To be clear, Norman Solomon is not on Food Stamps. The American journalist, media critic, author and antiwar activist has a nice home in Inverness, a working wife, and is a current candidate for the U.S. House of Representatives for the 2nd Congressional District.
But during this week the 60-year old candidate is staying within a “food stamp budget” of $31.50 for a week, . That comes down to about $4.50 per day, and that’s the limit Solomon has put on his food purchases to demonstrate the hardship that today’s economy places on low income Americans.
“People in public office should stay in touch with the human realities of this very grim economy,” Solomon said when we met at in San Rafael for one of his quick shopping trips.
“I’m looking for creative ways to dramatize the impact of cuts in social services” that Republicans propose, he said.
He credits his involvement in the issue to Congresswoman Jan Schakowsky (D-Ill.), whom he spoke with last month in Washington, D.C. “She told me about her plans to be part of the Food Stamp Challenge, and it made a lot of sense to me,” Solomon reported on his website.
Technically, nobody is on “Food Stamps” anymore. Gone are the booklets of blue-and-green tickets, not unlike Disney B-tickets, that many of us (including Solomon himself) relied on in decades past to supplement poverty-level food purchases. Today’s Supplemental Nutrition Assistance Program (SNAP) issues food credits via debit cards, determining eligibility through a formula of household size and income.
But whether stamps or debit card, $4.50 a day is a pittance, as Solomon finds out every time he goes shopping.
“I spent $12 the first day, a bit of a splurge, buying potatoes, rice and beans to get me through the weekend. And bargain avocadoes,” he added.
“The next day, Tuesday, I spent $9, mainly on sunflower seeds and oatmeal. I think that might have been too much,” he said.
He didn’t do any shopping Wednesday, and even though he attended a breakfast for the Committee on the Shelterless (COTS) he didn’t have anything to eat, staying true to his commitment to stay within a “food stamp budget.”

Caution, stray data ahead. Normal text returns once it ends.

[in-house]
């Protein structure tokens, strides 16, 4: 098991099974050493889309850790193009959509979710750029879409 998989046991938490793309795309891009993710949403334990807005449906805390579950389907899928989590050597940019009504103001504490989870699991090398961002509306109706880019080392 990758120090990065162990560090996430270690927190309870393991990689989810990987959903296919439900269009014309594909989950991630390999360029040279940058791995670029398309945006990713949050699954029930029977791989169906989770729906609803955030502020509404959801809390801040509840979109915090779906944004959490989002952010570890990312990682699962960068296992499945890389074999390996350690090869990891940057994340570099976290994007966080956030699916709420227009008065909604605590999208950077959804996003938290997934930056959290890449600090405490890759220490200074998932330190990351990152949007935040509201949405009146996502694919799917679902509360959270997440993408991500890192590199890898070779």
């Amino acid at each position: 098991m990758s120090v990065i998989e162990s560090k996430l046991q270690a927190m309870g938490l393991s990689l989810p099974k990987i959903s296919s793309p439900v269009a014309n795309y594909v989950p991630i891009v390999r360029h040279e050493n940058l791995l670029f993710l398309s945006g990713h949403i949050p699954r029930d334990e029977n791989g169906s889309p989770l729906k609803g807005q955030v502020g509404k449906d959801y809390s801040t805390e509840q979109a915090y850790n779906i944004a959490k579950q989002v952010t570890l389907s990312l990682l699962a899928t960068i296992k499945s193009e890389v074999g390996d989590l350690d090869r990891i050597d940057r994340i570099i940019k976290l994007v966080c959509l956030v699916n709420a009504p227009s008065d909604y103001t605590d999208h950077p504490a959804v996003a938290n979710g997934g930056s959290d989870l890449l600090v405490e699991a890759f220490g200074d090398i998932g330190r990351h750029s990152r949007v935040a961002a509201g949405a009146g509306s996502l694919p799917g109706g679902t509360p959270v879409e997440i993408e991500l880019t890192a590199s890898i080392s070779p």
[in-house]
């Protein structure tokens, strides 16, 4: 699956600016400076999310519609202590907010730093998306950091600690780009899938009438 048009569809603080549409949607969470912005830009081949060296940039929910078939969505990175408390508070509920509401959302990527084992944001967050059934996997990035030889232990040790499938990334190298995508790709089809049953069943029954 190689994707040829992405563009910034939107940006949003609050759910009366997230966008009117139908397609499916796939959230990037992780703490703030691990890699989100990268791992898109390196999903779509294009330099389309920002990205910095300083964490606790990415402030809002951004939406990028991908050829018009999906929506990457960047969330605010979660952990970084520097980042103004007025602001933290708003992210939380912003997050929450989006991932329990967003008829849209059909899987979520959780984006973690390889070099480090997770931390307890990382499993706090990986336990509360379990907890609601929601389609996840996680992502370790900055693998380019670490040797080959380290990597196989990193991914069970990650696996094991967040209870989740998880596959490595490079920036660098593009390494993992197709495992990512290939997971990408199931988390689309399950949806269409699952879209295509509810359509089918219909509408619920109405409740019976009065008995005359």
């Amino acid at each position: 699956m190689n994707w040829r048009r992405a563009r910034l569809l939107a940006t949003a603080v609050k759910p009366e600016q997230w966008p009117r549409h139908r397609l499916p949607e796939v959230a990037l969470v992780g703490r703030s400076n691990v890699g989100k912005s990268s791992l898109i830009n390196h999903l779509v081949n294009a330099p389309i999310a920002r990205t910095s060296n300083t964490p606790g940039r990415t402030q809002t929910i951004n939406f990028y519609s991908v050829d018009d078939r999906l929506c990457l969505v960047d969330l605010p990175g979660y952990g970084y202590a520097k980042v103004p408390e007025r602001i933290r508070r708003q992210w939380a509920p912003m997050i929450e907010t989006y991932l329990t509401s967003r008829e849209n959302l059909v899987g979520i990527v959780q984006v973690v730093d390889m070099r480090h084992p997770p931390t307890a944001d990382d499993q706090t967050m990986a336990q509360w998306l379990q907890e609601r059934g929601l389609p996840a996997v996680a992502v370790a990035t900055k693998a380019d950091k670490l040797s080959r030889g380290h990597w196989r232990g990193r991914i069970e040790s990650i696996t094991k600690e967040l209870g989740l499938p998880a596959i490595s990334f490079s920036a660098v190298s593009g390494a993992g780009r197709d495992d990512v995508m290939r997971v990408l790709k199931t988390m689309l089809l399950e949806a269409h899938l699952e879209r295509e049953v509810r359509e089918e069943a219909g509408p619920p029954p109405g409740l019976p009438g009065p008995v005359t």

I asked him what was off-limits for him now that he would usually purchase. “Almost all fresh fruits and vegetables, for price reasons. Fish and chicken, dairy- they’re not very practical. And organics, which I usually prefer to buy.”
Before we began our shopping expedition, I asked him why he chose , with a just down the street. “It’s locally owned, and the people here are friendly.”
As we went into the market, he pulled out his “day’s allowance” – a $5 bill, which he mimed cutting with scissors. He strode past the bakery display bursting with frosted cakes and swollen pastries without giving them a glance.
In the produce department, he stopped in pleasure at an array of naval oranges, on sale at 48 cents a pound. “This is great – naval oranges and a napkin, what more could you want?”
He examined the avocadoes, clearly hoping for a sale price he could afford, but settled on a single pear for variety, 58 cents a pound.
Concerned about his protein intake, he began looking for bulk peanuts. I pointed out a display of nicely cleaned, and organic, bulk almonds and walnuts near the produce department. He shook his head. “Out of my pay grade.”
Finally, after asking several employees, we found Aisle 3, where the bulk cereals and nuts were. He considered the peanuts, the almonds, the granola, but settled once again on unsalted sunflower seeds, at $1.88 per pound the cheapest on the aisle.
While he was measuring out the seeds, I asked how the "diet" was affecting his weight. "I've lost some so far," said the trim-looking candidate. "But I imagine I'll be gaining it back this weekend with all the potatoes and rice."
At the checkout counter he was pleased to find his expenditures came to $2.87, putting his week’s total at $23.94 so far – leaving him with just $7.56 for the rest of the week.
Despite the bare-bones diet that SNAP allows, the Republican majority in Congress is still trying to cut the program's budget. “It’s not enough to defend against Republican attitudes,” said Solomon, in campaign mode again once we stepped outside.
“It’s also important to understand their discourse, and fight for a stronger safety net. Food, heath care, housing, education – these are all important.
“For instance, the federal budget subsidizes corn syrup. Lots of foods in the market have corn syrup in them, but it doesn’t add any nutritional value. Why are we subsidizing corn syrup? Why not local fruits and vegetables instead?”
You can track Norman Solomon’s daily purchases for the “Food Stamp Challenge” on his website.